What is an eSIM?
The term “eSIM” relates toÂ a new standard being promoted by the GSMA – the association that represents network operators worldwide.
It will come in the form of an integratedÂ SIM chip,Â one that cannot and need not be removed from a device – something that consumer electronics manufacturers are also keen to adopt for connected items around the house as part of the Internet of Things.
The information on it will be compliant or rewritable by all operators, meaning a user can decide to change operator with a simple phone call. Â A new SIM will not be required, nor should there be any time delay in switching the e-SIM to its new purpose. There will also be no physical swapping over requiredÂ by the user.
It’s time to embrace the eSIM
It’s a downright shame that eSIMs aren’t commonplace by now. Embedded-SIM technology has the potential to make getting connected to cellular networks much more convenient, but there hasn’t been a consumer-friendly set of specifications for it since its 2013 introduction. That is, until last year, when the GSM Alliance (GSMA) released updated guidelines to add support for multiple profiles and devices (more on that later). Since then, thanks to partnerships between Microsoft, Intel and Qualcomm on a new generation of connected PCs with eSIMs onboard, we’re going to see the technology feature in all sorts of gadgets over the next few years.
For the uninitiated, SIM stands for subscriber identity module, and it’s generally a tiny, fingernail-size piece of plastic that you slide into a tray on your phone, laptop, tablet or smartwatch. Typically, it’s found in your phone and contains a unique reference number for your account so that your mobile service provider knows whom to charge and how much access to grant you. The card also has some onboard memory to store a small number of your contacts and SMS messages.
But fiddling with a tiny physical card is archaic and frustrating (who wants to carry around a SIM ejector?), and eSIMs can alleviate that pain. Embedded SIMs integrate the identification technology of the plastic card into the device’s processor or modem itself. For Intel-branded chips, this will be supported in its existing XMMTM 7260 modem and upcoming XMM 7360 model, while Qualcomm offers it in the Snapdragon 835 chipset. But that doesn’t mean you’ll have to buy a new device. If your machine already has a SIM card tray, you’ll be able to slide in an adapter.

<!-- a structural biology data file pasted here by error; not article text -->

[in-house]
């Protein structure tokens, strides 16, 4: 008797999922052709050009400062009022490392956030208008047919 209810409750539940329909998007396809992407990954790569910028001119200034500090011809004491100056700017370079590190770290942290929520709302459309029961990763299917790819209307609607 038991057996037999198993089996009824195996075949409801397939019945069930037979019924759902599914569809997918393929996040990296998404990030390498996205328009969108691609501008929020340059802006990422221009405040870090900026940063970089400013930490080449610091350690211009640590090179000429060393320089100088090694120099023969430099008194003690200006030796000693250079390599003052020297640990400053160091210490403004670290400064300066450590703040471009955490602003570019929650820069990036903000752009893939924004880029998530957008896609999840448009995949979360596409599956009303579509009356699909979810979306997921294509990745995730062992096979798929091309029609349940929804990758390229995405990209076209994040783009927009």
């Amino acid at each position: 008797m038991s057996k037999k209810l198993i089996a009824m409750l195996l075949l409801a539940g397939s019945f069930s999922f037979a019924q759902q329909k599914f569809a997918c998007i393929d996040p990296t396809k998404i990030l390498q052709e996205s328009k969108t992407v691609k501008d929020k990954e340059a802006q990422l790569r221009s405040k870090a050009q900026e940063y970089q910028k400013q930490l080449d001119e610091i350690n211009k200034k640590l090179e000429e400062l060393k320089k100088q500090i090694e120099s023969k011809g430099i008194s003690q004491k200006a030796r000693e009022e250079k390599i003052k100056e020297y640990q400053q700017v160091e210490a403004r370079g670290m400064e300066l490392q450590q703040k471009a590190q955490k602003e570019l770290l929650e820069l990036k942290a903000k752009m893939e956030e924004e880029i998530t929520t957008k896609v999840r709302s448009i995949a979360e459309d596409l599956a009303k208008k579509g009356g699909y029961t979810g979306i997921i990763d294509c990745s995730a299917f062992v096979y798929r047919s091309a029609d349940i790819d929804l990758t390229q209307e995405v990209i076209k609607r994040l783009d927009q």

And don’t worry about being locked to one carrier. Thanks to the new version of what’s called “remote SIM provisioning (RSP),” eSIMs can store and adopt different profiles (or accounts) so you can simply switch carriers without having to get a new card (we’ll get to what this looks like on your device in a bit). This means you could get wireless plans when you’re traveling or buy specific amounts of data without having to visit a carrier’s physical store. The GSMA, which represents the interests of about 800 mobile operators worldwide, updated its RSP specifications in March to extend this capability to gadgets other than phones.
The Samsung Gear S3 pictured above is one of the first consumer devices to use an eSIMCarriers will have to support this technology before you can access their networks over eSIM. So far, T-Mobile, AT&T and about 20 providers worldwide have said they’ll work with Microsoft to let eSIM-connected PCs buy data from the Windows Store. What that process will look like isn’t clear yet. Microsoft said it’s working on making the carrier-selection process part of the Windows 10 interface. It could be as easy as picking a wireless operator the way you select a WiFi network, then going to the Windows Store to buy the amount of data you think you’ll need.
Based on a presentation made by Deutsche Telecom/T-Mobile at the GSMA’s March event, it could also involve entering an activation code provided by the operator in your device’s settings.
Not only will eSIMs save you trips to physical stores and remove the need to fiddle with a tiny piece of plastic, the space saved by eliminating the card tray could also make for smaller gadgets. Because SIM cards don’t take up all that much room in laptops and phones, the space gained is most significant in things like wearables and connected devices. If they didn’t have to accommodate physical SIM trays, device makers could design LTE-capable smartwatches that are a bit slimmer.
We’re still at least a few months away from seeing the benefits of eSIM and the resulting carrier flexibility. But given the support from big brands like ASUS, Lenovo and HP, which have all signed on to make eSIM-enabled PCs, it’s clear we’ll see much more of the feature soon. Plus, who knows? In a few more years, we could even say goodbye to physical SIM cards altogether. And good riddance.